A logical option may be found one day in the Seedling program. During the Survivor tree’s rehabilitation, scientists at Bartlett collected seeds and propagated 450 descendants. Now, each year, the 9/11 Memorial gives seedlings (collected annually) from the Survivor Tree to communities that have endured tragedy in recent years. The Survivor Tree Seedling Program was launched on September 11, 2013 in partnership with Bartlett and John Bowne High School in the Flushing neighborhood of Queens. Last year’s recipients included Las Vegas, NV, (where a gunman killed 58 people at am 2017 Harvest Festival) and Pittsburgh, PA (where 11 people were shot and killed at a synagogue.)

“It’s an honor to be part of this,” Dubin says of the Memorial tree care. “It definitely stands alone as the most meaningful project in my time at Bartlett.”

Look for an upcoming article on tree fertilization from Bartlett in the Fall print edition of Turf magazine.


A fiery sky looms over field crew buses at the JFS Barlow Farm near Canby, OR. “Very smoky right now,” says Nancy Buley, JFS communications director, “but not dark like it was yesterday at our Canby farm about 20 miles south of Boring. Scary times.” Photo by Barlow Farm Manager Richard Lang.

We’ve all been hearing about the devastating fires rampaging through the West. And wholesale tree grower J. Frank Schmidt & Son.,Co, based in Boring, OR, has found themselves near the frontlines over the past week—though fortunately, a safe distance from the flames. Located in Clackamas County, their farms are among many nurseries alerted by the county to “Be Set” or  “Evacuate” from the Riverside Fire, one of the six largest fires in the state. The area is part of the Willamette Valley, the center of Oregon nursery production.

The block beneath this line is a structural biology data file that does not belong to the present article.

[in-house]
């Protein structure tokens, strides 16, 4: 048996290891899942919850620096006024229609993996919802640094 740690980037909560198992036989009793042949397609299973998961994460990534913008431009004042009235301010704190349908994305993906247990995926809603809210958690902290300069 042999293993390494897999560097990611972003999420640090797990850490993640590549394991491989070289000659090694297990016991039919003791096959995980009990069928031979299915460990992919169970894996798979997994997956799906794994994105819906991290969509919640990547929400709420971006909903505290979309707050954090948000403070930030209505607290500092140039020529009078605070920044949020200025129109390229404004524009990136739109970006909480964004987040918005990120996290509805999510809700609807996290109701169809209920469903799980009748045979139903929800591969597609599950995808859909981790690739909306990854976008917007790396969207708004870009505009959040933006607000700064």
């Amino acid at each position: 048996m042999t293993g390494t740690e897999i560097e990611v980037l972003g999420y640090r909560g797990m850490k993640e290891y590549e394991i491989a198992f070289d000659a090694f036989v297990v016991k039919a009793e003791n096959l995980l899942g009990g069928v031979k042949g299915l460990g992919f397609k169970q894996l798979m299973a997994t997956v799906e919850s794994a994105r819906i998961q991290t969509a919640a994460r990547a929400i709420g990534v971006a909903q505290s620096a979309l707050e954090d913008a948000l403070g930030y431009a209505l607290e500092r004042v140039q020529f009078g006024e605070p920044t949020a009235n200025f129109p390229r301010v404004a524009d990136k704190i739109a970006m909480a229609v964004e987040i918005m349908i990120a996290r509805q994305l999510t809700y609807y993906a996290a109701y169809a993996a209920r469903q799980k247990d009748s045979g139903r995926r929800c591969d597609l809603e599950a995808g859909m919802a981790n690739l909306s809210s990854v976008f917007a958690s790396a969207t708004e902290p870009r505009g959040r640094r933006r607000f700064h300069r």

Turf was working on an article for our Fall issue with Nancy Buley, J. Frank Schmidt communications director, when the fires started. The article topic? Developing trees for changing climate conditions and extreme weather. The irony is not lost on us.

“The fires are as horrific and devastating as you have seen on the news. The air quality is horrible. The Air Quality Index (AQI) in Boring right now is 516 (500 is top of the scale!). It’s very smoky and foggy, but at least the East Wind has died down and the humidity has risen so the fires are not spreading as rapidly. Such beautiful forests destroyed, lives lost, hundreds of homes, more than 40,000 people evacuated,” wrote Buley in an email last Thursday.

The majority of the fires are in California (25), Washington (16), Oregon (13) and Idaho (10), though blazes have also emerged in Alaska, Arizona, Colorado, Nevada, New Mexico, Utah, and Wyoming, the National Interagency Fire Center said Sunday morning, according to CNN.

For a recent Turf article on landscaping to reduce fire risk, click here.


Fire-tinged skies and thick smoke cloud the view from the front door of J. Frank Schmidt & Son Co., wholesale tree growers in Boring, OR. Photo by Nancy Buley, JFS communications director.